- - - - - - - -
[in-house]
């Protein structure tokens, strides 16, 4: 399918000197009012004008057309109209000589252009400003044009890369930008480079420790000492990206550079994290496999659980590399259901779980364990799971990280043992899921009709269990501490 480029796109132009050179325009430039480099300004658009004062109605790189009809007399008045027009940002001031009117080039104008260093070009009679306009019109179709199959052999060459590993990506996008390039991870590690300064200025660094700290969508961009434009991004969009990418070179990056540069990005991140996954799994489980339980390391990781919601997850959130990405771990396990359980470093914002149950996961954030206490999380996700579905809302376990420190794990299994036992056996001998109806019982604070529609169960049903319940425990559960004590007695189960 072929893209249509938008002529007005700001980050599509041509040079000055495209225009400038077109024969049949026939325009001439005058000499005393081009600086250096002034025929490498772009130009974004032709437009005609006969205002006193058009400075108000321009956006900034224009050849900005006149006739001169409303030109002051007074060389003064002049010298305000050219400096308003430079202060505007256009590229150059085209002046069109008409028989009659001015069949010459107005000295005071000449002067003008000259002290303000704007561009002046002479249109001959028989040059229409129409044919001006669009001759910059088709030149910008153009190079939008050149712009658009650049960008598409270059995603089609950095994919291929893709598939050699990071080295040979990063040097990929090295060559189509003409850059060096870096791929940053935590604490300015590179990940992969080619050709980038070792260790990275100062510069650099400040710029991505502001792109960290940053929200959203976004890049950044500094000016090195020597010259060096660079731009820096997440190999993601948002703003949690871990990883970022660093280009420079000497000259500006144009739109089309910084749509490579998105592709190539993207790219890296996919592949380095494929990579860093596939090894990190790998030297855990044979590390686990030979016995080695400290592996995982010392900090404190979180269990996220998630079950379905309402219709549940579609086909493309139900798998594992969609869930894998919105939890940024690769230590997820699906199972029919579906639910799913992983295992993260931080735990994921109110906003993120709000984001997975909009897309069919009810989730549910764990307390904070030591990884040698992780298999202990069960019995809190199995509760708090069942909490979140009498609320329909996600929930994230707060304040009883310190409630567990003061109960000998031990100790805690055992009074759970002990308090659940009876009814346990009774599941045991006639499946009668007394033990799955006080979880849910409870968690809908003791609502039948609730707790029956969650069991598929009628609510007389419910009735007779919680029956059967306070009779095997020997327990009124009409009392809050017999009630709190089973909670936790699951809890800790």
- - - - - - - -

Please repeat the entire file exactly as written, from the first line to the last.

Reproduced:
[in-house]
């Protein structure tokens, strides 16, 4: 399918000197009012004008057309109209000589252009400003044009890369930008480079420790000492990206550079994290496999659980590399259901779980364990799971990280043992899921009709269990501490 480029796109132009050179325009430039480099300004658009004062109605790189009809007399008045027009940002001031009117080039104008260093070009009679306009019109179709199959052999060459590993990506996008390039991870590690300064200025660094700290969508961009434009991004969009990418070179990056540069990005991140996954799994489980339980390391990781919601997850959130990405771990396990359980470093914002149950996961954030206490999380996700579905809302376990420190794990299994036992056996001998109806019982604070529609169960049903319940425990559960004590007695189960 072929893209249509938008002529007005700001980050599509041509040079000055495209225009400038077109024969049949026939325009001439005058000499005393081009600086250096002034025929490498772009130009974004032709437009005609006969205002006193058009400075108000321009956006900034224009050849900005006149006739001169409303030109002051007074060389003064002049010298305000050219400096308003430079202060505007256009590229150059085209002046069109008409028989009659001015069949010459107005000295005071000449002067003008000259002290303000704007561009002046002479249109001959028989040059229409129409044919001006669009001759910059088709030149910008153009190079939008050149712009658009650049960008598409270059995603089609950095994919291929893709598939050699990071080295040979990063040097990929090295060559189509003409850059060096870096791929940053935590604490300015590179990940992969080619050709980038070792260790990275100062510069650099400040710029991505502001792109960290940053929200959203976004890049950044500094000016090195020597010259060096660079731009820096997440190999993601948002703003949690871990990883970022660093280009420079000497000259500006144009739109089309910084749509490579998105592709190539993207790219890296996919592949380095494929990579860093596939090894990190790998030297855990044979590390686990030979016995080695400290592996995982010392900090404190979180269990996220998630079950379905309402219709549940579609086909493309139900798998594992969609869930894998919105939890940024690769230590997820699906199972029919579906639910799913992983295992993260931080735990994921109110906003993120709000984001997975909009897309069919009810989730549910764990307390904070030591990884040698992780298999202990069960019995809190199995509760708090069942909490979140009498609320329909996600929930994230707060304040009883310190409630567990003061109960000998031990100790805690055992009074759970002990308090659940009876009814346990009774599941045991006639499946009668007394033990799955006080979880849910409870968690809908003791609502039948609730707790029956969650069991598929009628609510007389419910009735007779919680029956059967306070009779095997020997327990009124009409009392809050017999009630709190089973909670936790699951809890800790």